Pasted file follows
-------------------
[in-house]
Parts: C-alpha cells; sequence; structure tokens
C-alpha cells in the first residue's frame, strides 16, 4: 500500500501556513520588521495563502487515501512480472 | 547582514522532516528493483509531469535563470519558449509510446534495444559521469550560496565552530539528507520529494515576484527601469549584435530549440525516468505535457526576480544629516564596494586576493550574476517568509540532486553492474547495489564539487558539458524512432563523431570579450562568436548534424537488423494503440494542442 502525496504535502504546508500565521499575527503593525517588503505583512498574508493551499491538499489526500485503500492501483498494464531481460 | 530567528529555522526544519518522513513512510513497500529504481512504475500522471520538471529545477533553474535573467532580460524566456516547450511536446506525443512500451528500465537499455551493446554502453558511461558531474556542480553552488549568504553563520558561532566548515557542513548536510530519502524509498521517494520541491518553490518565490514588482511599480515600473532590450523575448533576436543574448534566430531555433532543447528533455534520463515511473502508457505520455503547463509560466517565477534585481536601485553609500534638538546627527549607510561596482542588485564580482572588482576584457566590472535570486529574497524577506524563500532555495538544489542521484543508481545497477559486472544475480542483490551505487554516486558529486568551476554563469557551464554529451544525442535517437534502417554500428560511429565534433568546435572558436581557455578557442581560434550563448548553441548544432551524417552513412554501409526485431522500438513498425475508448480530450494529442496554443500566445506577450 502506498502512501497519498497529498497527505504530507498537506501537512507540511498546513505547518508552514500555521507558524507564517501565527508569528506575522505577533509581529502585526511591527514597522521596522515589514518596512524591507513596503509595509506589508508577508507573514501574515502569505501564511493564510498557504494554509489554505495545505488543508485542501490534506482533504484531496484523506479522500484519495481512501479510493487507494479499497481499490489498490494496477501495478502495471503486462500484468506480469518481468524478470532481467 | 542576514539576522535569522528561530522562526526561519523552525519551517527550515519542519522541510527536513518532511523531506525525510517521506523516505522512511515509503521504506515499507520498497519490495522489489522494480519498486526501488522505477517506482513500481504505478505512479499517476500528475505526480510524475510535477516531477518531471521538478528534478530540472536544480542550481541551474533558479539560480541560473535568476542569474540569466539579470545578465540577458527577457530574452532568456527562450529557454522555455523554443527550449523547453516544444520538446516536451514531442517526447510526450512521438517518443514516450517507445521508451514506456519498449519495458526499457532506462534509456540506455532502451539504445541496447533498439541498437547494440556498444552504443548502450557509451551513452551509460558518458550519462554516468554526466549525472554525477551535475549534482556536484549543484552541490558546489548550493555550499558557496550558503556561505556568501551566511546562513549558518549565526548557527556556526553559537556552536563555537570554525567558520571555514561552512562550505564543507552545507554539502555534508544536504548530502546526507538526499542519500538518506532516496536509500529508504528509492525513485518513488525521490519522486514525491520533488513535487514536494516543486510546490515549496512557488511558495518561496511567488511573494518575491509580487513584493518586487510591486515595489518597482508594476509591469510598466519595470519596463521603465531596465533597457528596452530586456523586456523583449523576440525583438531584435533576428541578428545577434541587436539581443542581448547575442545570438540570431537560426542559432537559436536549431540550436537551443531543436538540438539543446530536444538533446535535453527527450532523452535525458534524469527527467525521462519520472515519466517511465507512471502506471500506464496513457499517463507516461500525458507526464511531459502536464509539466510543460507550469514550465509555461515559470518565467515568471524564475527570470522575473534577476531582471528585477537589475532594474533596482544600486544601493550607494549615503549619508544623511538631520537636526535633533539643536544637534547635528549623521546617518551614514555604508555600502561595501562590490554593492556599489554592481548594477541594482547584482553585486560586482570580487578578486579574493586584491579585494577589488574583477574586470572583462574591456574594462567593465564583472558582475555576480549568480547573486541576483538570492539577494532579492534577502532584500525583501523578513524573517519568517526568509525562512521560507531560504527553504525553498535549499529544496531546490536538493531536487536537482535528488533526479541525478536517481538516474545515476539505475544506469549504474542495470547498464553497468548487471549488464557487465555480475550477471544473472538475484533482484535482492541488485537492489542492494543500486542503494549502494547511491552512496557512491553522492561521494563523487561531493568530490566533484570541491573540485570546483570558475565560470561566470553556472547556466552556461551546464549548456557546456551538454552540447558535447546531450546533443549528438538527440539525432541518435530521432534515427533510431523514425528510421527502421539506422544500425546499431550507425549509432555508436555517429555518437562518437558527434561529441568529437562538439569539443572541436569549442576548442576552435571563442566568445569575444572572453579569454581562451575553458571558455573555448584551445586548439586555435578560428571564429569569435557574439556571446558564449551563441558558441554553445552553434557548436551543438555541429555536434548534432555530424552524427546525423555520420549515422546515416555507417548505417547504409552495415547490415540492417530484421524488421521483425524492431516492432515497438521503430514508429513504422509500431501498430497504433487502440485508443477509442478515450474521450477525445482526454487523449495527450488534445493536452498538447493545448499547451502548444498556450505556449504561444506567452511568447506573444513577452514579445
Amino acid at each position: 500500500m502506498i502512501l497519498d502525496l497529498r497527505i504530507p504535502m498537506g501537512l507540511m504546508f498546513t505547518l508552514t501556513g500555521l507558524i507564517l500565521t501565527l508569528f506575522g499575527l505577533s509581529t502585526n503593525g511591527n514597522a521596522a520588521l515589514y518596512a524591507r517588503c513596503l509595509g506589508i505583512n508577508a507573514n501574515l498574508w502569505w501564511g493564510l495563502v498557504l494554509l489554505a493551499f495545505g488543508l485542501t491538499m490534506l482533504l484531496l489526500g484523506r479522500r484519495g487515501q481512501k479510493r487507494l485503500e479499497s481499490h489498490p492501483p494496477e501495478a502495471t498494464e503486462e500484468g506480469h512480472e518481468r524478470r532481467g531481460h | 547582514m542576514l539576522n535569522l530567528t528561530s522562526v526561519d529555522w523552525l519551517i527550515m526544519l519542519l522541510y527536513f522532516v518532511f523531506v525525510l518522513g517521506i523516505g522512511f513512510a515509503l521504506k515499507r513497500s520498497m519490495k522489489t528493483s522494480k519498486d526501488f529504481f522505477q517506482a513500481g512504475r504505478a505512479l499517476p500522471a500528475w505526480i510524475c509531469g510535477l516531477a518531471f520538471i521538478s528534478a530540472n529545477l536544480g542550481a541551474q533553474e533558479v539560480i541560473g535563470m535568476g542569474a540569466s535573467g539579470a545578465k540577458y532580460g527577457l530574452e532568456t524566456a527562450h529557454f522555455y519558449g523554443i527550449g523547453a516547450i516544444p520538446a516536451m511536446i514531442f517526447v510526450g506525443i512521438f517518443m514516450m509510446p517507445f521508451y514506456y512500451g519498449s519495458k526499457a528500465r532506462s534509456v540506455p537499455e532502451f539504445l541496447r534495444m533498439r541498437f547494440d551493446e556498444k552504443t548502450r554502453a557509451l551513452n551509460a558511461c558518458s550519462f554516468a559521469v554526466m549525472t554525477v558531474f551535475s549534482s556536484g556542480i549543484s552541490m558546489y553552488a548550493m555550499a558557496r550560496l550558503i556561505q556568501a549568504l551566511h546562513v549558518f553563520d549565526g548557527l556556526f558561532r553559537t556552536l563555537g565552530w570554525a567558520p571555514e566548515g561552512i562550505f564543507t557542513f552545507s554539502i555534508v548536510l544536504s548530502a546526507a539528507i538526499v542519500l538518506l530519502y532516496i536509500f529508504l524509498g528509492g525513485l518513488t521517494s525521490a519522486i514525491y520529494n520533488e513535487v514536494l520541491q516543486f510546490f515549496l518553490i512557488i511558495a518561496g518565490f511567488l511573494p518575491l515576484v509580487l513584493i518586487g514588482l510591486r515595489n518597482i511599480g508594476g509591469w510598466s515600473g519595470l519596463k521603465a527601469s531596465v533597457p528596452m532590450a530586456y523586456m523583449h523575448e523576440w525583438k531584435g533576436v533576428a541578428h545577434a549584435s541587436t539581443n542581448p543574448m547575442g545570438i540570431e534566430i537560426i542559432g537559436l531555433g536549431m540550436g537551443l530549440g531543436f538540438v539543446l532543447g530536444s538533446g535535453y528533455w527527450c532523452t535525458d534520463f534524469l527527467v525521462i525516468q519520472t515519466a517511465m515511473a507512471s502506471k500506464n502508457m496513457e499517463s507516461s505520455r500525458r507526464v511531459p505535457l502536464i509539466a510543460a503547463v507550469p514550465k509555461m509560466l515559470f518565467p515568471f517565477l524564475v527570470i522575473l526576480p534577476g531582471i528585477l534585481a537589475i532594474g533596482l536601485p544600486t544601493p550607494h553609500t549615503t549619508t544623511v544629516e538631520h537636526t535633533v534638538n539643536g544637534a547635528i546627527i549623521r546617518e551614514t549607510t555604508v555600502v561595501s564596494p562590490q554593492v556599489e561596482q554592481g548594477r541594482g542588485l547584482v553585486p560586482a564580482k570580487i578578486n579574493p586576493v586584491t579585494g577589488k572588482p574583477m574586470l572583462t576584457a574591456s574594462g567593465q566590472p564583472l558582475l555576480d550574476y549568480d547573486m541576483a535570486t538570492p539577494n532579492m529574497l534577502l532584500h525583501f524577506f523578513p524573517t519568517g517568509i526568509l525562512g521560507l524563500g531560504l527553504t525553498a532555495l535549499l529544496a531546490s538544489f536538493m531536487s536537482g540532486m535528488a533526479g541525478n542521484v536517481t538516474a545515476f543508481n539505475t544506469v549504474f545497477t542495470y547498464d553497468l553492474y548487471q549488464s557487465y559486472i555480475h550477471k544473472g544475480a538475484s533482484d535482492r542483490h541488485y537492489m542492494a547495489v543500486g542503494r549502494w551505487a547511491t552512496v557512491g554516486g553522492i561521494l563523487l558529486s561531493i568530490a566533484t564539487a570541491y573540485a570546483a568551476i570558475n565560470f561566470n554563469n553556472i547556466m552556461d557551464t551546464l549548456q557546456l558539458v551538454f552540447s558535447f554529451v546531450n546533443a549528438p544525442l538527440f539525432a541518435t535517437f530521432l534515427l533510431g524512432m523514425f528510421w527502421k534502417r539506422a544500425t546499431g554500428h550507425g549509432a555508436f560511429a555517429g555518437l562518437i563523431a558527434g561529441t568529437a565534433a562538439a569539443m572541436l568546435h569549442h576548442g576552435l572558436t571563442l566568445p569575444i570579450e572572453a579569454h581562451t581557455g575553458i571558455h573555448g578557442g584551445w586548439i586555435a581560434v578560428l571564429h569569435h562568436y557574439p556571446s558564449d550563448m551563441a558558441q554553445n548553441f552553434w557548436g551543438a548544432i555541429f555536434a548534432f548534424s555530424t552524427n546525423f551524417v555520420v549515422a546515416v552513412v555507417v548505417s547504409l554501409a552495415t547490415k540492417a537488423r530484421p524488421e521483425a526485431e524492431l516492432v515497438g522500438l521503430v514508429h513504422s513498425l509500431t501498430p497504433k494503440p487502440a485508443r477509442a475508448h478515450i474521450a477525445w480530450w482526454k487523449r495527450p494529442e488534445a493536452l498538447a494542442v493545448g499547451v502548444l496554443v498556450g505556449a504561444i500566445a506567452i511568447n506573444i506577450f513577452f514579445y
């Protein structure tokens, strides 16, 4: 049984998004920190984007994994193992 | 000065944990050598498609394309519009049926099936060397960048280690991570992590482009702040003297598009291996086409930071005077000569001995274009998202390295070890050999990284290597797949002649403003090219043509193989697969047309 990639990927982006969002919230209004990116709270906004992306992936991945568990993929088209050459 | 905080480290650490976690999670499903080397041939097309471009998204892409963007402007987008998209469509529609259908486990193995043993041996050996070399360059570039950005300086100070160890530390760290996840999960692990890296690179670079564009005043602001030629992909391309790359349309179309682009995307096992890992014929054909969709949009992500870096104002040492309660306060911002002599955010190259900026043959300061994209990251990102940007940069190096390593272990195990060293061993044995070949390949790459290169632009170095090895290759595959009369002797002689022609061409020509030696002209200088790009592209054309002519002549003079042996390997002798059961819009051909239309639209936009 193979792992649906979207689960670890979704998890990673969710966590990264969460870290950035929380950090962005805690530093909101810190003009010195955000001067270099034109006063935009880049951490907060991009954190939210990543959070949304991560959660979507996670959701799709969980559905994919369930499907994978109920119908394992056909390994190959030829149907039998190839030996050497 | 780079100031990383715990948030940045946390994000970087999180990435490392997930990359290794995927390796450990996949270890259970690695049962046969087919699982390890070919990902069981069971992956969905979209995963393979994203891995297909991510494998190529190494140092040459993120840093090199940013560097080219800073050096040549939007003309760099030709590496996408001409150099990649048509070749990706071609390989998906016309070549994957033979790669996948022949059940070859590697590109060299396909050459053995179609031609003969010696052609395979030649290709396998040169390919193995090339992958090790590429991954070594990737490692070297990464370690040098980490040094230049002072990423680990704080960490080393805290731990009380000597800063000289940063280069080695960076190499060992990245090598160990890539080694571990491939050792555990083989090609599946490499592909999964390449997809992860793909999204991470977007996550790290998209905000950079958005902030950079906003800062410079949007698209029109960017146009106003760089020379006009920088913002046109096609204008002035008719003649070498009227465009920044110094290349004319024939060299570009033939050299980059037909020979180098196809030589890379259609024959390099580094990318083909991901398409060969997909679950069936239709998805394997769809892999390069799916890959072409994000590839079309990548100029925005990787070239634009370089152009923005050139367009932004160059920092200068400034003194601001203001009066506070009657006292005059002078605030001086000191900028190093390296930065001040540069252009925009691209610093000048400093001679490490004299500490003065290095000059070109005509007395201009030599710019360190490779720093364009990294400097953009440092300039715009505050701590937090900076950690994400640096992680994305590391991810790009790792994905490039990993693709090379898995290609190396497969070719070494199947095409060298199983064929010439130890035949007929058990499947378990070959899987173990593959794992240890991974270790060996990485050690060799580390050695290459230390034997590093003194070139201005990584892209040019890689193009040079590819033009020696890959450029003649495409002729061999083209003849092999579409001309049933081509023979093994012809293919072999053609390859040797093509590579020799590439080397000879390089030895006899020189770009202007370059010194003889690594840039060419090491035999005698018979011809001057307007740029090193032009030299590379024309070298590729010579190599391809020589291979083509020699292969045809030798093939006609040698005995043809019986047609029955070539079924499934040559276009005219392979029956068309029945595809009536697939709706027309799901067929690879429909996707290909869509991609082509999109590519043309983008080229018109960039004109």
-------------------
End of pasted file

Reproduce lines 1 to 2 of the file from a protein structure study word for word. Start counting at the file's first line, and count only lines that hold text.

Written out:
[in-house]
Parts: C-alpha cells; sequence; structure tokens